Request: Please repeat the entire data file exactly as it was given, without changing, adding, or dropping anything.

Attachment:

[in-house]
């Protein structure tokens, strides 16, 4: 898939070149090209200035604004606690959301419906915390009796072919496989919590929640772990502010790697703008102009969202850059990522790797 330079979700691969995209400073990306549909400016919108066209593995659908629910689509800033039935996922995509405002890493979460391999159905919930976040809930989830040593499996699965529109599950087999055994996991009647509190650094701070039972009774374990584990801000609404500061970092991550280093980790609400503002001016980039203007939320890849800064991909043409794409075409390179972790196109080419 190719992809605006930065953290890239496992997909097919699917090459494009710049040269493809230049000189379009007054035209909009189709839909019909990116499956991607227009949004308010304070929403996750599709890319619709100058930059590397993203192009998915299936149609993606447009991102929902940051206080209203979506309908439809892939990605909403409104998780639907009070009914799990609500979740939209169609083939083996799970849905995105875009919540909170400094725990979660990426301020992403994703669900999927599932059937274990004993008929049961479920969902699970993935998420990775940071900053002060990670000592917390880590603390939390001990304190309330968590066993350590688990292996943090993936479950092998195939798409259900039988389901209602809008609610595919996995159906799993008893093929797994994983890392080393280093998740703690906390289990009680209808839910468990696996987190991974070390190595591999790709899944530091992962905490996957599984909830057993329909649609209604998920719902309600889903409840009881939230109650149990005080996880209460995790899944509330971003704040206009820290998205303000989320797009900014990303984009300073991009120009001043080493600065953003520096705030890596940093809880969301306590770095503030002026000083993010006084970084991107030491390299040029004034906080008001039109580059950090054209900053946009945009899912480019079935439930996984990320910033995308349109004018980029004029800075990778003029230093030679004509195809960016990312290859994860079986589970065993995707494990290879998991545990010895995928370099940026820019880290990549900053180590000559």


[in-house]
């Protein structure tokens, strides 16, 4: 898939070149090209200035604004606690959301419906915390009796072919496989919590929640772990502010790697703008102009969202850059990522790797 330079979700691969995209400073990306549909400016919108066209593995659908629910689509800033039935996922995509405002890493979460391999159905919930976040809930989830040593499996699965529109599950087999055994996991009647509190650094701070039972009774374990584990801000609404500061970092991550280093980790609400503002001016980039203007939320890849800064991909043409794409075409390179972790196109080419 190719992809605006930065953290890239496992997909097919699917090459494009710049040269493809230049000189379009007054035209909009189709839909019909990116499956991607227009949004308010304070929403996750599709890319619709100058930059590397993203192009998915299936149609993606447009991102929902940051206080209203979506309908439809892939990605909403409104998780639907009070009914799990609500979740939209169609083939083996799970849905995105875009919540909170400094725990979660990426301020992403994703669900999927599932059937274990004993008929049961479920969902699970993935998420990775940071900053002060990670000592917390880590603390939390001990304190309330968590066993350590688990292996943090993936479950092998195939798409259900039988389901209602809008609610595919996995159906799993008893093929797994994983890392080393280093998740703690906390289990009680209808839910468990696996987190991974070390190595591999790709899944530091992962905490996957599984909830057993329909649609209604998920719902309600889903409840009881939230109650149990005080996880209460995790899944509330971003704040206009820290998205303000989320797009900014990303984009300073991009120009001043080493600065953003520096705030890596940093809880969301306590770095503030002026000083993010006084970084991107030491390299040029004034906080008001039109580059950090054209900053946009945009899912480019079935439930996984990320910033995308349109004018980029004029800075990778003029230093030679004509195809960016990312290859994860079986589970065993995707494990290879998991545990010895995928370099940026820019880290990549900053180590000559």